Let me preface this with a request - no, scratch that - I’m not requesting this, I am on my knees begging: Register to vote. And when the time comes, exercise that right. I'm not going to ask you who you voted for. I'm just asking you to do it.
This week’s debate kicked off the final lap of the 2016 American presidential election cycle. The internet went from not knowing what was happening, to making memes and drinking games for it overnight. And had I actually played by the rules explicitly to the drinking game I was casually following, I would probably have landed myself in a hospital. The words “Mexico/Russia/China,” “middle class,” “bigly,” and “tremendous” were used so frequently, my fellow watchers and I lost count three minutes in. And, sure, it’s a pretty light-hearted way to become more aware of our current political situation and to get people to pay attention. However, the debate itself holds some much more ominous results than just “who won round one."
The vast majority of people I know say that Hillary won, hands-down. Hillary-supporters and otherwise. However, the biggest Trump supporters I know are remaining silent. The question I seek to answer here is “why?”. Why do those who vehemently hate Hillary suddenly have nothing to say? I theorize it’s due to the fact that we finally have a real-time, side-by-side comparison of Trump and Clinton’s preparation, reaction, and rebuttal styles.
Eye-contact is a major way to connect with people; the whole adage of “the eyes are the windows to the soul” comes into play here. Eye-contacts makes anything one says seem more intimate, and it garners trust from those you are speaking to. When you take a closer look at the candidates as they stated their plans and ideas during the debate, keep track of where their eyes linger and if they seem to be surveying the audience.
Typically, you’ll see that Hillary slowly glides her eyes around the room with intention, making sure that she at least appears to be making eye-contact with members of the audience. Is she actually gazing into a hopeful Hofstra student’s eyes? Maybe, maybe not. But there are techniques that she uses to at least give off the illusion that she is, to gain emotional rapport from her audience. This is especially noticeable during her more well-rehearsed, thought-out answers where she is able to put more brainpower into building rapport than coming up with an off-the-cusp answer.
Trump, on the other hand, seems to prefer more jagged surveying patterns. He tends to stick to one or two focus points and darts his eyes back and forth between them. Whether or not this is an attempt to keep his eyes moving to portray the same warmth and confidence as Clinton is unclear. However, it seems to take away his rapport, rather than build it - “shifty eyes” are typically associated with untrustworthiness.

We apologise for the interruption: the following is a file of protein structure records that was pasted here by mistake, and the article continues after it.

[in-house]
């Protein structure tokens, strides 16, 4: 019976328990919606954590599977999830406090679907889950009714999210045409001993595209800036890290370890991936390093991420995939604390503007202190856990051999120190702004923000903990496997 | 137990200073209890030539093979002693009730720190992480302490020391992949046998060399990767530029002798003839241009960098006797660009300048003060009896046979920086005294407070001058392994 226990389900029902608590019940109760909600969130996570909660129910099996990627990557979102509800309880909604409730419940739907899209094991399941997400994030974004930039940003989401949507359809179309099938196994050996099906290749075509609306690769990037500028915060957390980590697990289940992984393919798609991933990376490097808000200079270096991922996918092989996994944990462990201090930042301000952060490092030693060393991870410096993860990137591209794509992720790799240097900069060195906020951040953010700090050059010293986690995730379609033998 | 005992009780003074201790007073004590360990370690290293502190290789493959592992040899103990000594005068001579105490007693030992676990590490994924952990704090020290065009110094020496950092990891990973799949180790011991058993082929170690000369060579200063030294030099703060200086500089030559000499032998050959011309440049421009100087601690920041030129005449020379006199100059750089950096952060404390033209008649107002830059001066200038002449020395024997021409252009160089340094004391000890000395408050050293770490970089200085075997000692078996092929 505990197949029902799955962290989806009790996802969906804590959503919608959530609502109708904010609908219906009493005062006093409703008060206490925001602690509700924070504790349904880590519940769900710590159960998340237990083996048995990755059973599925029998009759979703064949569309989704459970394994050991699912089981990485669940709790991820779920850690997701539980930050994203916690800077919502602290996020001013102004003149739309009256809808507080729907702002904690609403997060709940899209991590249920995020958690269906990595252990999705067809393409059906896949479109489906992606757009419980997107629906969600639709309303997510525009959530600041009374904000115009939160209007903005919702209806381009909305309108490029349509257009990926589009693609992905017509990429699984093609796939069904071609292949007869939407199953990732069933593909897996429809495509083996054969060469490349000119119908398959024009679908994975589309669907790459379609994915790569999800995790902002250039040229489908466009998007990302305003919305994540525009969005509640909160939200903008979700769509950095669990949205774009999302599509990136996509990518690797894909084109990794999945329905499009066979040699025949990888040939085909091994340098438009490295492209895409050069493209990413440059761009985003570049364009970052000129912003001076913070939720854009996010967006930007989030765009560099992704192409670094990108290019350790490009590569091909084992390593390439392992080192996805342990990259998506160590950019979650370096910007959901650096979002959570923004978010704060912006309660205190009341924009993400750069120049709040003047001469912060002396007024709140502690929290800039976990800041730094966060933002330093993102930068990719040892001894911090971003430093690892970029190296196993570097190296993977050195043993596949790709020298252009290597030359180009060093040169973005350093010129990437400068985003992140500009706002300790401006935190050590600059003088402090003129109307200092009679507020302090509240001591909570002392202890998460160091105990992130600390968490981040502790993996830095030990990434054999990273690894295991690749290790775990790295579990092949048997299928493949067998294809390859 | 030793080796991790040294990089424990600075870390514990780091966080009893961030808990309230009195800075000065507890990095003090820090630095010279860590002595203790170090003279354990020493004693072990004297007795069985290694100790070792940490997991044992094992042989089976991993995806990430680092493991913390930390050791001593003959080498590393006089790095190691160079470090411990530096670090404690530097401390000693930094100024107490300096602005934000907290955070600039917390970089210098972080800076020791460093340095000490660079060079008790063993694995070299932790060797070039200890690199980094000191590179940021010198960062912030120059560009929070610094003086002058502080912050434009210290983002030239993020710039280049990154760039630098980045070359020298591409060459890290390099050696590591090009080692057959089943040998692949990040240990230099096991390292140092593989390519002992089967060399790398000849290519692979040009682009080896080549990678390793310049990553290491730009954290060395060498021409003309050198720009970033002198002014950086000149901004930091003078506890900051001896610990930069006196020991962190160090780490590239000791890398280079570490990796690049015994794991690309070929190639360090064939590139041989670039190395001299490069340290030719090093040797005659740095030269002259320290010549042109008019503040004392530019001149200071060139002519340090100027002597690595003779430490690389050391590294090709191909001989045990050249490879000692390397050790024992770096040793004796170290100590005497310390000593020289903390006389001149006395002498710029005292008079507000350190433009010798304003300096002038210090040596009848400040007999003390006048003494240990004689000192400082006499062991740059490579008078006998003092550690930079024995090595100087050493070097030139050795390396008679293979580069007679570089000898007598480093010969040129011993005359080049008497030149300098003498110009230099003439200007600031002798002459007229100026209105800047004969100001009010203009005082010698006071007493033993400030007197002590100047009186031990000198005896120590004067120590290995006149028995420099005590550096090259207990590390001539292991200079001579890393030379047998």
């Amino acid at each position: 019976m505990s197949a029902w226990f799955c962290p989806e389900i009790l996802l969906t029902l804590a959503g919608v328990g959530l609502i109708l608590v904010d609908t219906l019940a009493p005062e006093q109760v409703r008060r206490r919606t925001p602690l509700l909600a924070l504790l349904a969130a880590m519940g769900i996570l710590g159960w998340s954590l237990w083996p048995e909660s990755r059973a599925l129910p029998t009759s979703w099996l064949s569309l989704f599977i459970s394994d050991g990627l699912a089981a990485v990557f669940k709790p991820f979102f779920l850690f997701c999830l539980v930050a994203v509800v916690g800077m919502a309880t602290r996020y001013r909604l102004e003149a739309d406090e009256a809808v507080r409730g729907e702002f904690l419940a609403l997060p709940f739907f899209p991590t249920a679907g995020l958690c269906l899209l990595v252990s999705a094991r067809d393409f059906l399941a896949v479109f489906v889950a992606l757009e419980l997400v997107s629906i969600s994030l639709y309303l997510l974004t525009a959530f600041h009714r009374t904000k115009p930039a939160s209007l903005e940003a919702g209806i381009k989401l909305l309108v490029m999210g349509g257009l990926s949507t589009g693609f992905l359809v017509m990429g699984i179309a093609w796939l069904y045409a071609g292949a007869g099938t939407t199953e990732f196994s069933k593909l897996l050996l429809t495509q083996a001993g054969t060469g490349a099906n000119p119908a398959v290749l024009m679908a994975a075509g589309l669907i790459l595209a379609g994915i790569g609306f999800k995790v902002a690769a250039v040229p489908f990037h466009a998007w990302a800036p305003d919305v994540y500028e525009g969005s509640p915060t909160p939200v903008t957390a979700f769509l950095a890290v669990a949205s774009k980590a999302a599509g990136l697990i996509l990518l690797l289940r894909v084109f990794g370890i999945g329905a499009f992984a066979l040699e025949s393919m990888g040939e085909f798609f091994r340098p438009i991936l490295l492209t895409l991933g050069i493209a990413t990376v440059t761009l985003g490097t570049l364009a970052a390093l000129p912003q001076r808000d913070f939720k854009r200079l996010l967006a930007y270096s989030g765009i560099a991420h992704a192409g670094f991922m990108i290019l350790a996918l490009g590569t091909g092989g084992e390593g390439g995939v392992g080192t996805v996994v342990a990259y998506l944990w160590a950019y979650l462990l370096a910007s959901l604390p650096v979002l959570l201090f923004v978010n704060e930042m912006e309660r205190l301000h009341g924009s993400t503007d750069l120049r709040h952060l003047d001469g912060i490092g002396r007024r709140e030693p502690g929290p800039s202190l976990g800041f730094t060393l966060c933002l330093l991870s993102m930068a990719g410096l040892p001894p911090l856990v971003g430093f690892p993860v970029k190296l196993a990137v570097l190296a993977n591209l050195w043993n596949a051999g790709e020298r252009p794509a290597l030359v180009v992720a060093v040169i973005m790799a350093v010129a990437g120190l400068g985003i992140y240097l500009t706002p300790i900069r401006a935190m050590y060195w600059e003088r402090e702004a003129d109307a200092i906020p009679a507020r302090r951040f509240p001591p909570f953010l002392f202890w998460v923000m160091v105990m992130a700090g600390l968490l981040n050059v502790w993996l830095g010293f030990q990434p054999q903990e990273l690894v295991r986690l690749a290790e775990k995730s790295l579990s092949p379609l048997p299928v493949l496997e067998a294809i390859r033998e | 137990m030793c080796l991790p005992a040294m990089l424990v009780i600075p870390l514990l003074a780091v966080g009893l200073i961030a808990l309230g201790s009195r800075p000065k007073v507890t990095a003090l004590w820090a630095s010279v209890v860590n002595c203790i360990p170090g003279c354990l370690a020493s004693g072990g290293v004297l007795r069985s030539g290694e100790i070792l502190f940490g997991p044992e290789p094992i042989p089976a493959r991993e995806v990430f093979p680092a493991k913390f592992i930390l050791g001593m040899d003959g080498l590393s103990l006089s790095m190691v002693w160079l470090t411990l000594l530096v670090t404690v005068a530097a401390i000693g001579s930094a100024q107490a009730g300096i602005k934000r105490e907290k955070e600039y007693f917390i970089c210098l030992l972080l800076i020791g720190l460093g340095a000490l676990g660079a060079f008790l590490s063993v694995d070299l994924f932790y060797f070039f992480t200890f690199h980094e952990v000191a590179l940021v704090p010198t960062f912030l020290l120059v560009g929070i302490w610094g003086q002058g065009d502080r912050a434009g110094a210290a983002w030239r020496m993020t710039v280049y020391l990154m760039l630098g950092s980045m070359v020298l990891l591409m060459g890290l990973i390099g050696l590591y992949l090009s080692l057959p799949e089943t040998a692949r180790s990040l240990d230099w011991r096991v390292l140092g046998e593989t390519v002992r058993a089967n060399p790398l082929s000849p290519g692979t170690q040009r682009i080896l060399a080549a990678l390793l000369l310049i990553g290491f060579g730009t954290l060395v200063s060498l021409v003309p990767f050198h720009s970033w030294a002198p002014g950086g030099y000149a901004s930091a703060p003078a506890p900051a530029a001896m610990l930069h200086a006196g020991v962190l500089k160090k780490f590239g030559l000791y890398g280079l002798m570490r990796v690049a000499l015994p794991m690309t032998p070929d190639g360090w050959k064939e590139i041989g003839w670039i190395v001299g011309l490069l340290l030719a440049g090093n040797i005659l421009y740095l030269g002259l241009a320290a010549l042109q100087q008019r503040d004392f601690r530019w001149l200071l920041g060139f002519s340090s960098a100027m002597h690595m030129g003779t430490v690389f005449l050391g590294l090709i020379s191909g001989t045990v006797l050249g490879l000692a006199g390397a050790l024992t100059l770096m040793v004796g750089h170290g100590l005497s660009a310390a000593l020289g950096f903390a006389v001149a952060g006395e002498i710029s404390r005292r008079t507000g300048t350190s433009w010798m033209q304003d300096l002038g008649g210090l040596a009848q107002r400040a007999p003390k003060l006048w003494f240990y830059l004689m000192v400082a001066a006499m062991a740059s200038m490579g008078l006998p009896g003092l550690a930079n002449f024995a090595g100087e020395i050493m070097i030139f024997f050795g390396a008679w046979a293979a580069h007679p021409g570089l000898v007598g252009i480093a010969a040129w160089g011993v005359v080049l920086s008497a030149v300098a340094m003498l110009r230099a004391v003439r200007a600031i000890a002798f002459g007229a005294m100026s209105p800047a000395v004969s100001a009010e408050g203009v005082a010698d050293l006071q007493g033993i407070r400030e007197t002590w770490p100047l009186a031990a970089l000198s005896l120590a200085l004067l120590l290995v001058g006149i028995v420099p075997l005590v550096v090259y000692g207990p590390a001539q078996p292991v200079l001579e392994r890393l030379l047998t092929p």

2. Openness and friendliness
Continuing on the topic of gaining emotional rapport, notice how Hillary’s first move when she walks on stage is to smile, wave, and thank her supporters. She then immediately goes up to the moderator (Lester Holt) and shakes his hand, exchanging a few words with a smile. She looks confident and appreciative of her supporters.
Donald also waved and gave a tight-lipped smile, but not until after Hillary had already captured the audience’s attention. He looked significantly less happy to be there, and had a very closed-off demeanor - but maybe that’s just because he was on a generally liberal New York college campus. If I were him, I wouldn’t feel comfortable, either.
3. Grace and respect
If there’s one thing Hillary is good at, it’s keeping her mouth shut until it is her turn or she has the most opportune moment. Conversely, if there’s one thing Donald is good at, it’s talking over people and disrespecting them to Hell and back.
Seriously, he talked over her fifty-one times in the debate that lasted just 90 minutes. Each time, he aggressively said “excuse me” in a sarcastic tone, or didn’t even bother excusing himself and blatantly talked over her. And each time, his self-defending comments were taken on by fact-checker, and out of every single live fact-check recorded by NPR, not a single one was reported true. There were some “mixed” results, but the most outlandish ones are with regards to things the Republican candidate has previously said (i.e., that global warming is a hoax made up by the Chinese - he tweeted that in 2012, and yelled over Secretary Clinton that “I did not - I did not say that.”
On the other hand, Hillary spoke over her opponent no more than 17 times. Many times, she let Donald say what he felt could not wait for his turn to say, and respectfully resumed her response after he was finished. Other times, she made it very clear that she was not going to let him dominate the conversation and kept up her speech with grace and strength. Each time he made a personal attack or said something that clearly needed to be fact-checked, she simply smiled and, a few times, gave a short and witty response to shut him down. One of the most memorable quotes related to this was near the start of the debate, where Hillary addressed Donald’s comment about how she prepared for the debate more than was necessary, as he did not prepare at all. Her response? “You know what else I prepared for? I prepared to be president.”
Based just on these rapport-building techniques, I’d say she’s right.